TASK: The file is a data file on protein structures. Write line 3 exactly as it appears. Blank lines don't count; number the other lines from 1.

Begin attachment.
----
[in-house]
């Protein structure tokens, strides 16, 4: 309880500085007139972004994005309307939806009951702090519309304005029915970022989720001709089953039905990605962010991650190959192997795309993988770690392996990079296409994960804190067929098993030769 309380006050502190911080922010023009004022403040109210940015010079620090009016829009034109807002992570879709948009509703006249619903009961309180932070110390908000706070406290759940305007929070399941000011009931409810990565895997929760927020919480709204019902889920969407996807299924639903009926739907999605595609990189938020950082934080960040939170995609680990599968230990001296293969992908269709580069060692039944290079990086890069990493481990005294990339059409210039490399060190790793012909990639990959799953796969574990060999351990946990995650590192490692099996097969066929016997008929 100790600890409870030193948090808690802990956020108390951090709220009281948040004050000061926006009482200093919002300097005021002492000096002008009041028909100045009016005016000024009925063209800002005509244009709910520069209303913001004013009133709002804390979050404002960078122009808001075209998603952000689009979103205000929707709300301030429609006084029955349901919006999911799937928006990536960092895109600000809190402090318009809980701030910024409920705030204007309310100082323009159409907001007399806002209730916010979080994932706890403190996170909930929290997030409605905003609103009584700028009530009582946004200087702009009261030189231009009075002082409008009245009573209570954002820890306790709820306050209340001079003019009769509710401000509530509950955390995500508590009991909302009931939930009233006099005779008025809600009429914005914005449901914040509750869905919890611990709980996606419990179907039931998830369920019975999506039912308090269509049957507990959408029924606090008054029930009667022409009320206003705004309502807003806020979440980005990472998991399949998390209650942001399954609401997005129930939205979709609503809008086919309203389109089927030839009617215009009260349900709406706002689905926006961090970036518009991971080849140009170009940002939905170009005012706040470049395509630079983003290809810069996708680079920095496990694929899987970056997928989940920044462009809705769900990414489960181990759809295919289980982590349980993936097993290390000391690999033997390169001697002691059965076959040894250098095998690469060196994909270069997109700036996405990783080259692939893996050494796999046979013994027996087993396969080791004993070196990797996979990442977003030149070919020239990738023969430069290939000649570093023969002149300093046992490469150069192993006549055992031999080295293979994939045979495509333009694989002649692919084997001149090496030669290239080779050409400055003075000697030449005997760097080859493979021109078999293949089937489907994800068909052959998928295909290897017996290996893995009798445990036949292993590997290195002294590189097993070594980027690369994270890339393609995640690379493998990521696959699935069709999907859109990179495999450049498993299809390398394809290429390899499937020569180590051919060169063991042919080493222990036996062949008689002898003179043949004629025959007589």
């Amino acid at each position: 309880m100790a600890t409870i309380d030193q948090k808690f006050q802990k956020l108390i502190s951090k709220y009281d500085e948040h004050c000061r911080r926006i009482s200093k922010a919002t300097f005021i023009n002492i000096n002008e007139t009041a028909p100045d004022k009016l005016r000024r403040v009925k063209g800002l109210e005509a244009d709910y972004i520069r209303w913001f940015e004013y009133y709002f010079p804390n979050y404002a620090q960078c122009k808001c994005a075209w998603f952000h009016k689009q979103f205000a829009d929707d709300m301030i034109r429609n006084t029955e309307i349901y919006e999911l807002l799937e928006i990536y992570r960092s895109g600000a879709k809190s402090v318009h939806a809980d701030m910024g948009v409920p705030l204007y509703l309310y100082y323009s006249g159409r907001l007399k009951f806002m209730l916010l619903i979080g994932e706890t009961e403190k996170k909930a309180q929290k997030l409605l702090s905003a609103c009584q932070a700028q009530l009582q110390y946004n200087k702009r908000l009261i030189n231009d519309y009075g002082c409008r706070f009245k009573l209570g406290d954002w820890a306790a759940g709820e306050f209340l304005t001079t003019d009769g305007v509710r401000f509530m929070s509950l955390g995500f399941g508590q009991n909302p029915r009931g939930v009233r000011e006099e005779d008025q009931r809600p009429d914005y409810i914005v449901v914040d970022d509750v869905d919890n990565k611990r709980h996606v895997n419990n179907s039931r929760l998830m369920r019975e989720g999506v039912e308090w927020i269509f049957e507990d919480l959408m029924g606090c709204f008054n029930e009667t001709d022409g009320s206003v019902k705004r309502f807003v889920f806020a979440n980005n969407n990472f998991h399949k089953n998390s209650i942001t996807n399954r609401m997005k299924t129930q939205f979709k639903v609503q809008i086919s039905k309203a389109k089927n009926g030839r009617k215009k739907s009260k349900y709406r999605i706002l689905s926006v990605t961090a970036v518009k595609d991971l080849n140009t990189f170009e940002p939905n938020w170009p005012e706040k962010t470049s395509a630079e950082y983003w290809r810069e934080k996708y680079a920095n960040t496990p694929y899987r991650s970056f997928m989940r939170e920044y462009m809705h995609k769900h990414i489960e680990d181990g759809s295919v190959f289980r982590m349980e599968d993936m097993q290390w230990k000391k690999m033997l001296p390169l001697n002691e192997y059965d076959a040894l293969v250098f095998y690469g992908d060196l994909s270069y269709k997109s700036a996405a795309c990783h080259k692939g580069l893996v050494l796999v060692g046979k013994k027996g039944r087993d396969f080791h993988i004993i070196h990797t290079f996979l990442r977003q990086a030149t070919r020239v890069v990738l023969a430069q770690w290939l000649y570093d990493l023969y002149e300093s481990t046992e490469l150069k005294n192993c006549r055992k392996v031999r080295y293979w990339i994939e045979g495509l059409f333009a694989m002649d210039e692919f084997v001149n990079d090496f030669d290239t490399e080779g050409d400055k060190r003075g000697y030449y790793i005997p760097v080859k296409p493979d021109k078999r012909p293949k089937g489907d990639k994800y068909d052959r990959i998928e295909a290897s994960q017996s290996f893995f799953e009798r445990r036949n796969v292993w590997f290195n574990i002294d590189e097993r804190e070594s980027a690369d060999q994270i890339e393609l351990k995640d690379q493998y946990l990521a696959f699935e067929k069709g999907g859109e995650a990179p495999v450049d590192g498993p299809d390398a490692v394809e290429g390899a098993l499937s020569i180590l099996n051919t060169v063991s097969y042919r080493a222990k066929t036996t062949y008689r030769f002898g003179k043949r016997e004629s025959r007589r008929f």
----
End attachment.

């Amino acid at each position: 309880m100790a600890t409870i309380d030193q948090k808690f006050q802990k956020l108390i502190s951090k709220y009281d500085e948040h004050c000061r911080r926006i009482s200093k922010a919002t300097f005021i023009n002492i000096n002008e007139t009041a028909p100045d004022k009016l005016r000024r403040v009925k063209g800002l109210e005509a244009d709910y972004i520069r209303w913001f940015e004013y009133y709002f010079p804390n979050y404002a620090q960078c122009k808001c994005a075209w998603f952000h009016k689009q979103f205000a829009d929707d709300m301030i034109r429609n006084t029955e309307i349901y919006e999911l807002l799937e928006i990536y992570r960092s895109g600000a879709k809190s402090v318009h939806a809980d701030m910024g948009v409920p705030l204007y509703l309310y100082y323009s006249g159409r907001l007399k009951f806002m209730l916010l619903i979080g994932e706890t009961e403190k996170k909930a309180q929290k997030l409605l702090s905003a609103c009584q932070a700028q009530l009582q110390y946004n200087k702009r908000l009261i030189n231009d519309y009075g002082c409008r706070f009245k009573l209570g406290d954002w820890a306790a759940g709820e306050f209340l304005t001079t003019d009769g305007v509710r401000f509530m929070s509950l955390g995500f399941g508590q009991n909302p029915r009931g939930v009233r000011e006099e005779d008025q009931r809600p009429d914005y409810i914005v449901v914040d970022d509750v869905d919890n990565k611990r709980h996606v895997n419990n179907s039931r929760l998830m369920r019975e989720g999506v039912e308090w927020i269509f049957e507990d919480l959408m029924g606090c709204f008054n029930e009667t001709d022409g009320s206003v019902k705004r309502f807003v889920f806020a979440n980005n969407n990472f998991h399949k089953n998390s209650i942001t996807n399954r609401m997005k299924t129930q939205f979709k639903v609503q809008i086919s039905k309203a389109k089927n009926g030839r009617k215009k739907s009260k349900y709406r999605i706002l689905s926006v990605t961090a970036v518009k595609d991971l080849n140009t990189f170009e940002p939905n938020w170009p005012e706040k962010t470049s395509a630079e950082y983003w290809r810069e934080k996708y680079a920095n960040t496990p694929y899987r991650s970056f997928m989940r939170e920044y462009m809705h995609k769900h990414i489960e680990d181990g759809s295919v190959f289980r982590m349980e599968d993936m097993q290390w230990k000391k690999m033997l001296p390169l001697n002691e192997y059965d076959a040894l293969v250098f095998y690469g992908d060196l994909s270069y269709k997109s700036a996405a795309c990783h080259k692939g580069l893996v050494l796999v060692g046979k013994k027996g039944r087993d396969f080791h993988i004993i070196h990797t290079f996979l990442r977003q990086a030149t070919r020239v890069v990738l023969a430069q770690w290939l000649y570093d990493l023969y002149e300093s481990t046992e490469l150069k005294n192993c006549r055992k392996v031999r080295y293979w990339i994939e045979g495509l059409f333009a694989m002649d210039e692919f084997v001149n990079d090496f030669d290239t490399e080779g050409d400055k060190r003075g000697y030449y790793i005997p760097v080859k296409p493979d021109k078999r012909p293949k089937g489907d990639k994800y068909d052959r990959i998928e295909a290897s994960q017996s290996f893995f799953e009798r445990r036949n796969v292993w590997f290195n574990i002294d590189e097993r804190e070594s980027a690369d060999q994270i890339e393609l351990k995640d690379q493998y946990l990521a696959f699935e067929k069709g999907g859109e995650a990179p495999v450049d590192g498993p299809d390398a490692v394809e290429g390899a098993l499937s020569i180590l099996n051919t060169v063991s097969y042919r080493a222990k066929t036996t062949y008689r030769f002898g003179k043949r016997e004629s025959r007589r008929f």